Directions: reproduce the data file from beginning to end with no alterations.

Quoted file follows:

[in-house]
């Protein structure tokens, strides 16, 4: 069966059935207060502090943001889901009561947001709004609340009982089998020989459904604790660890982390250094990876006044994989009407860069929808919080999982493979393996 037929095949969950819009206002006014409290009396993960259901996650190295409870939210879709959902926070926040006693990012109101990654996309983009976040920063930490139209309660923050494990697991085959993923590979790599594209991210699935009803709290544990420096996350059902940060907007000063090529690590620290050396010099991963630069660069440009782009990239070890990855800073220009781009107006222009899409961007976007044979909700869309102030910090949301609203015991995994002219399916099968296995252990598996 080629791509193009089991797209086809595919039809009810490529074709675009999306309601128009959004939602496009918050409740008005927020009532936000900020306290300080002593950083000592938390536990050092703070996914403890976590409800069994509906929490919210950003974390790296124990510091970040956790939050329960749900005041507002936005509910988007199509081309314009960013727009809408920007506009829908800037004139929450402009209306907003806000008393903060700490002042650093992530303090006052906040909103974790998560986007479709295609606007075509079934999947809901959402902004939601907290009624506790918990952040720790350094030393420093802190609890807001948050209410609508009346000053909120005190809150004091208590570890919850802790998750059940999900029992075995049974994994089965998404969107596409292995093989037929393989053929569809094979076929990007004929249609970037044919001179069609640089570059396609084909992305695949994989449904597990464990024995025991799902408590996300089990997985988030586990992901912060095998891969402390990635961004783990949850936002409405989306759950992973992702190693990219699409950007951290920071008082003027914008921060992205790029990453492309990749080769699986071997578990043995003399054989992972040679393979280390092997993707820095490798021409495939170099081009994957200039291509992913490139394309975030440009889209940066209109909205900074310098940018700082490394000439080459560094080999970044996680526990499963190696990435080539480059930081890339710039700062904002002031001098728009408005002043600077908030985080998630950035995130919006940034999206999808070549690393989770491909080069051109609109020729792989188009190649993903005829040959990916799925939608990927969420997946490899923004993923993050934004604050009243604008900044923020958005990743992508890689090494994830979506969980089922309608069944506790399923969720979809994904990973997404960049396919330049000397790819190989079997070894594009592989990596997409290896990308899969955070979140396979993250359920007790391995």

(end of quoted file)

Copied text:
[in-house]
């Protein structure tokens, strides 16, 4: 069966059935207060502090943001889901009561947001709004609340009982089998020989459904604790660890982390250094990876006044994989009407860069929808919080999982493979393996 037929095949969950819009206002006014409290009396993960259901996650190295409870939210879709959902926070926040006693990012109101990654996309983009976040920063930490139209309660923050494990697991085959993923590979790599594209991210699935009803709290544990420096996350059902940060907007000063090529690590620290050396010099991963630069660069440009782009990239070890990855800073220009781009107006222009899409961007976007044979909700869309102030910090949301609203015991995994002219399916099968296995252990598996 080629791509193009089991797209086809595919039809009810490529074709675009999306309601128009959004939602496009918050409740008005927020009532936000900020306290300080002593950083000592938390536990050092703070996914403890976590409800069994509906929490919210950003974390790296124990510091970040956790939050329960749900005041507002936005509910988007199509081309314009960013727009809408920007506009829908800037004139929450402009209306907003806000008393903060700490002042650093992530303090006052906040909103974790998560986007479709295609606007075509079934999947809901959402902004939601907290009624506790918990952040720790350094030393420093802190609890807001948050209410609508009346000053909120005190809150004091208590570890919850802790998750059940999900029992075995049974994994089965998404969107596409292995093989037929393989053929569809094979076929990007004929249609970037044919001179069609640089570059396609084909992305695949994989449904597990464990024995025991799902408590996300089990997985988030586990992901912060095998891969402390990635961004783990949850936002409405989306759950992973992702190693990219699409950007951290920071008082003027914008921060992205790029990453492309990749080769699986071997578990043995003399054989992972040679393979280390092997993707820095490798021409495939170099081009994957200039291509992913490139394309975030440009889209940066209109909205900074310098940018700082490394000439080459560094080999970044996680526990499963190696990435080539480059930081890339710039700062904002002031001098728009408005002043600077908030985080998630950035995130919006940034999206999808070549690393989770491909080069051109609109020729792989188009190649993903005829040959990916799925939608990927969420997946490899923004993923993050934004604050009243604008900044923020958005990743992508890689090494994830979506969980089922309608069944506790399923969720979809994904990973997404960049396919330049000397790819190989079997070894594009592989990596997409290896990308899969955070979140396979993250359920007790391995």